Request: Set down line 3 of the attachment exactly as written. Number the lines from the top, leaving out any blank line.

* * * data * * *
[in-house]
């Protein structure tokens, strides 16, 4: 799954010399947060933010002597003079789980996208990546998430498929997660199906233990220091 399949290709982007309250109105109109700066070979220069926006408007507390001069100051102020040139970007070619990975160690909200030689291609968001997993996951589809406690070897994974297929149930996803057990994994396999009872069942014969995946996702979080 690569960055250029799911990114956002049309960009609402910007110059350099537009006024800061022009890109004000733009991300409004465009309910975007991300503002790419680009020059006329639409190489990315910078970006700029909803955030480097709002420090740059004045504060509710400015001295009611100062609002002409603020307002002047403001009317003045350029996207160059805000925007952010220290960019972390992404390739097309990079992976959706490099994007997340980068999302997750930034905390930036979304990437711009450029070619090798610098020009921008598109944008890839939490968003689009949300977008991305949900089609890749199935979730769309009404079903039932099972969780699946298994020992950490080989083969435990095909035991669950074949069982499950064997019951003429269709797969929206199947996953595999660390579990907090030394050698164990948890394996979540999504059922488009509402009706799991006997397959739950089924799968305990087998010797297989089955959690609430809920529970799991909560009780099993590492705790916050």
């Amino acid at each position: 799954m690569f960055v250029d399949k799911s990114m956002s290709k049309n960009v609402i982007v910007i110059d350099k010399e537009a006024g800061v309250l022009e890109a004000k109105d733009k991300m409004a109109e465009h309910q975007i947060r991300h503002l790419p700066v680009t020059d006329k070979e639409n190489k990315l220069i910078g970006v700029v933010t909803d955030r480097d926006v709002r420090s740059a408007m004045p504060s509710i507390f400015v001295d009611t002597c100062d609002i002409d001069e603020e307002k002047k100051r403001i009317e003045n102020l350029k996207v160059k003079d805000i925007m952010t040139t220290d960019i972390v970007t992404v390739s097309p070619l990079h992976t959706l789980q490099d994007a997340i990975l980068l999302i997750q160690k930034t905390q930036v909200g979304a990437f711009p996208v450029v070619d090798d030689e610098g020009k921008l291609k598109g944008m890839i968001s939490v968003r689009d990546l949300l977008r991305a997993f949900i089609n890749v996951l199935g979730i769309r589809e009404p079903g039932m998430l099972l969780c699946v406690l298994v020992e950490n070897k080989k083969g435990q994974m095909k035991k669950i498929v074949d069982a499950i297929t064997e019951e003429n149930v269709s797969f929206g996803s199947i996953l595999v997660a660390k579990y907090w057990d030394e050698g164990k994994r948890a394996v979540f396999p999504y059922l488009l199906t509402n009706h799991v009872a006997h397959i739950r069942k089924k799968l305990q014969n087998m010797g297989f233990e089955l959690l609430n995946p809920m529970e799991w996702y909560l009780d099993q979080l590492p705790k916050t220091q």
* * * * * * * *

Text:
């Amino acid at each position: 799954m690569f960055v250029d399949k799911s990114m956002s290709k049309n960009v609402i982007v910007i110059d350099k010399e537009a006024g800061v309250l022009e890109a004000k109105d733009k991300m409004a109109e465009h309910q975007i947060r991300h503002l790419p700066v680009t020059d006329k070979e639409n190489k990315l220069i910078g970006v700029v933010t909803d955030r480097d926006v709002r420090s740059a408007m004045p504060s509710i507390f400015v001295d009611t002597c100062d609002i002409d001069e603020e307002k002047k100051r403001i009317e003045n102020l350029k996207v160059k003079d805000i925007m952010t040139t220290d960019i972390v970007t992404v390739s097309p070619l990079h992976t959706l789980q490099d994007a997340i990975l980068l999302i997750q160690k930034t905390q930036v909200g979304a990437f711009p996208v450029v070619d090798d030689e610098g020009k921008l291609k598109g944008m890839i968001s939490v968003r689009d990546l949300l977008r991305a997993f949900i089609n890749v996951l199935g979730i769309r589809e009404p079903g039932m998430l099972l969780c699946v406690l298994v020992e950490n070897k080989k083969g435990q994974m095909k035991k669950i498929v074949d069982a499950i297929t064997e019951e003429n149930v269709s797969f929206g996803s199947i996953l595999v997660a660390k579990y907090w057990d030394e050698g164990k994994r948890a394996v979540f396999p999504y059922l488009l199906t509402n009706h799991v009872a006997h397959i739950r069942k089924k799968l305990q014969n087998m010797g297989f233990e089955l959690l609430n995946p809920m529970e799991w996702y909560l009780d099993q979080l590492p705790k916050t220091q």